The state Department of Children and Families has for years relied on congregate facilities to house abused and neglected children — but the new commissioner is backing an initiative that would place restrictions on putting its youngest children at such facilities.

“It really is the best thing to do,” said Commissioner Joette Katz.

On any given day, advocates report 25 children under age 6 are living in large group settings, which have rotating staff, and many are stuck there for months before moving in with a family.

“The problem is, once the infants get there they stay there for too long. This congregate care option has really become the fall back placement,” said Sarah Eagan, a lawyer with the Center for Children’s Advocacy who frequently represents infants and toddlers lingering in large group homes. “We all agree this is not the appropriate placement for such young children. We need to stop.”

Reducing placement in congregate care is one of the goals in the 1991 consent decree that came out of a federal class-action lawsuit filed by children’s advocates. According to a report released Monday by the federal court monitor tracking the state’s progress, one-quarter of the 4,600 children in state custody live in congregate, non-family settings — the same proportion as in August 2008.

Earlier this month, the Select Committee on Children overwhelmingly approved and sent to the Human Services Committee a bill that would severely restrict DCF’s ability to place children younger than 6 in congregate care.

But after Katz said that she has no intention of placing such young children in these facilities unless medically necessary, committee leadership on the Human Services decided to table the proposal.

“I think the number of young children living in these places does need to be lower, and the commissioner has said she will do that. I would like to give her the benefit of the doubt in the short term,” said Sen. Anthony J. Musto, D-Trumbull and co-chairman of the Human Services Committee.

Terry Edelstein, president of the Community Providers Association which represents numerous group homes across the state, said sometimes groups homes are an appropriate placement for an infant or child.

“You really have to look at the setting and each child’s needs individually. They may benefit from being in a group home,” she said. “These places are working very hard to make sure they are providing age appropriate care.”

Katz agreed that congregate home placement may be the best place for some children with very specialized needs, but family and foster placement remains her preference.

In order to reduce the number of young children in congregate care, Katz said the agency must increase the number of foster families and placement of children with relatives, which she has already taken several steps to accomplish. The court monitor reports that 15.4 percent of children in state custody were placed with relatives in January.

“It’s all part of a continuum,” she said.

Officials at DCF agreed almost three years ago to increase the number of foster care providers by 850 to relieve dependence on these congregate care facilities, but the court monitor reported Monday the state actually lost 116 foster homes since then.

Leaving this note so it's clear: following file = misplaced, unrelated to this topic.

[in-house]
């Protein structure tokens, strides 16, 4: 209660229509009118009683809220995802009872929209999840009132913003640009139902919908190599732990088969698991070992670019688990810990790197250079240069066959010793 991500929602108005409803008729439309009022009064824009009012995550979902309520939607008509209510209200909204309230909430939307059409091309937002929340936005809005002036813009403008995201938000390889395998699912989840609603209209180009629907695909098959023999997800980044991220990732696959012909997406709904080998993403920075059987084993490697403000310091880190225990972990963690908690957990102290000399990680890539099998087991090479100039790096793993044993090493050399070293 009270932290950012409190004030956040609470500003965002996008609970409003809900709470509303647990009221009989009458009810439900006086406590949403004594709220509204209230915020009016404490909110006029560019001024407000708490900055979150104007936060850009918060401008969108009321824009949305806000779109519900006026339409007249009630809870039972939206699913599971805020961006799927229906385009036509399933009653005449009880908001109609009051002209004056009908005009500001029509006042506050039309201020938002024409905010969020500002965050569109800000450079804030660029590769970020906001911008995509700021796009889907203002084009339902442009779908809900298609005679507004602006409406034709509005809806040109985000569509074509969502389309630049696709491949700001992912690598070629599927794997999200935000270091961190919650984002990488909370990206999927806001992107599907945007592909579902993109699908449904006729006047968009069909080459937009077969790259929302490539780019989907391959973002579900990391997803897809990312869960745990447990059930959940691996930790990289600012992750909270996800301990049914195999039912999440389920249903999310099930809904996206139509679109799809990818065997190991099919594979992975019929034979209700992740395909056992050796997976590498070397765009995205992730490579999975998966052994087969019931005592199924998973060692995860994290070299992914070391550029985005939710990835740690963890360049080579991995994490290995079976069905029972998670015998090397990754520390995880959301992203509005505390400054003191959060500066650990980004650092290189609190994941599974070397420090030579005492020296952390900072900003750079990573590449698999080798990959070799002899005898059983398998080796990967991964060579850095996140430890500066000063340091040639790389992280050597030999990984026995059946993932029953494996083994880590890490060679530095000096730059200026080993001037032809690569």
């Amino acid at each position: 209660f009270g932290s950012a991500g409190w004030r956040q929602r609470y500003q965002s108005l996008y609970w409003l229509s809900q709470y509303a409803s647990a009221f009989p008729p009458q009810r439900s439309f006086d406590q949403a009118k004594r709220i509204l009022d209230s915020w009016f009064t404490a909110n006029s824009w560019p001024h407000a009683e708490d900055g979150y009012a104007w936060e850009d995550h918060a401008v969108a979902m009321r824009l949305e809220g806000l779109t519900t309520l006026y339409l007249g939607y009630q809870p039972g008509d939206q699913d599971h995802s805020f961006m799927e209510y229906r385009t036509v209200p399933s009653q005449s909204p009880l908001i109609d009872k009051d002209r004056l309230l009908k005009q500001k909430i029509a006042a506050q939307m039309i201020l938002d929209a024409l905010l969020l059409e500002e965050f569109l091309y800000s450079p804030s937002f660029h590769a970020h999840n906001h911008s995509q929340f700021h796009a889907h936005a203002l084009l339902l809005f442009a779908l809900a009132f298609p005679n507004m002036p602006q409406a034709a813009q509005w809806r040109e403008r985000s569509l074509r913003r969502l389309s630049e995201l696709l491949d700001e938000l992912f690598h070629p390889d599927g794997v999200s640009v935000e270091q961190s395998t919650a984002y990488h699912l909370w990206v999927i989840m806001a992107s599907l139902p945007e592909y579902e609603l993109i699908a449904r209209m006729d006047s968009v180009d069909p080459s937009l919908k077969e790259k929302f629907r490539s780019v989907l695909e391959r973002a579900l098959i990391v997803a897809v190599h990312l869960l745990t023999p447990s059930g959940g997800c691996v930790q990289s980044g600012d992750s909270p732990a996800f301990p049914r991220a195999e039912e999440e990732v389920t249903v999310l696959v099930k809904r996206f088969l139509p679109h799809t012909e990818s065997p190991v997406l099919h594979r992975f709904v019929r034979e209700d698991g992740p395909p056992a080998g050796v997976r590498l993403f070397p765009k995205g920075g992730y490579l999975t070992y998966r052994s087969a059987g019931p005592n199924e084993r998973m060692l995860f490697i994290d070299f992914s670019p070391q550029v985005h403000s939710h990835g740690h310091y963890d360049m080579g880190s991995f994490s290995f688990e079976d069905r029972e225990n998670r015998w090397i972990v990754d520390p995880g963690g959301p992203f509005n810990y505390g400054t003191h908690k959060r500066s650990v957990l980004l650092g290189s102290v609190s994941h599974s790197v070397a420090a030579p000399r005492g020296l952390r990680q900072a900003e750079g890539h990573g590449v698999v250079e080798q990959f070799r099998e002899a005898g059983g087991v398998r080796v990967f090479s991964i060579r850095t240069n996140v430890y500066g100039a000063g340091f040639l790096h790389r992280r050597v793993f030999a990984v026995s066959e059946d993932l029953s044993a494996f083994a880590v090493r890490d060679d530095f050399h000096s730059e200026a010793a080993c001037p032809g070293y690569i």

Katz said increasing the number of foster parents and relative placements will do a lot to solve the troubled agency’s problems — including bringing children home from out-of-state.

While Katz said she supports the restrictions lawmakers have indicated are necessary for placing infant and toddlers in group homes, she is not supportive of legislators placing a moratorium on placing children out-of-state.

“Many of them I would like to see stay where they are, frankly,” she told members of the Human Services Committee Tuesday. She said 357 children currently live out of state — 79 percent in neighboring New England states. For children with autism or problem behavior involving arson, aggression or sexual activity, out-of-state facilities often are the most appropriate.

“It’s not about just having the beds. It’s about getting them in the right facilities,” she said.

The Human Services Committee did unanimously approve a bill Tuesday that would limit DCF from sending children out-of-state unless it is for specialized treatment that is not available in Connecticut or is in close proximity. All other children would need to be brought home by July 2013 and DCF would be required to report annually on the number of children living out-of-state and for what reasons.

Katz said absent a major increase in foster or family placements or increased use of the state-run institutions, DCF would have a difficult time not using out-of-state facilities.

“If someone were to say to me I have to have all these children brought home right now, it would be a disaster. It would be a disaster,” she said.

Jacqueline was CT Mirror’s Education and Housing Reporter, and an original member of the CT Mirror staff, joining shortly before our January 2010 launch. Her awards include the best-of-show Theodore A. Driscoll Investigative Award from the Connecticut Society of Professional Journalists in 2019 for reporting on inadequate inmate health care, first-place for investigative reporting from the New England Newspaper and Press Association in 2020 for reporting on housing segregation, and two first-place awards from the National Education Writers Association in 2012. She was selected for a prestigious, year-long Propublica Local Reporting Network grant in 2019, exploring a range of affordable and low-income housing issues. Before joining CT Mirror, Jacqueline was a reporter, online editor and website developer for The Washington Post Co.’s Maryland newspaper chains. Jacqueline received an undergraduate degree in journalism from Bowling Green State University and a master’s in public policy from Trinity College.

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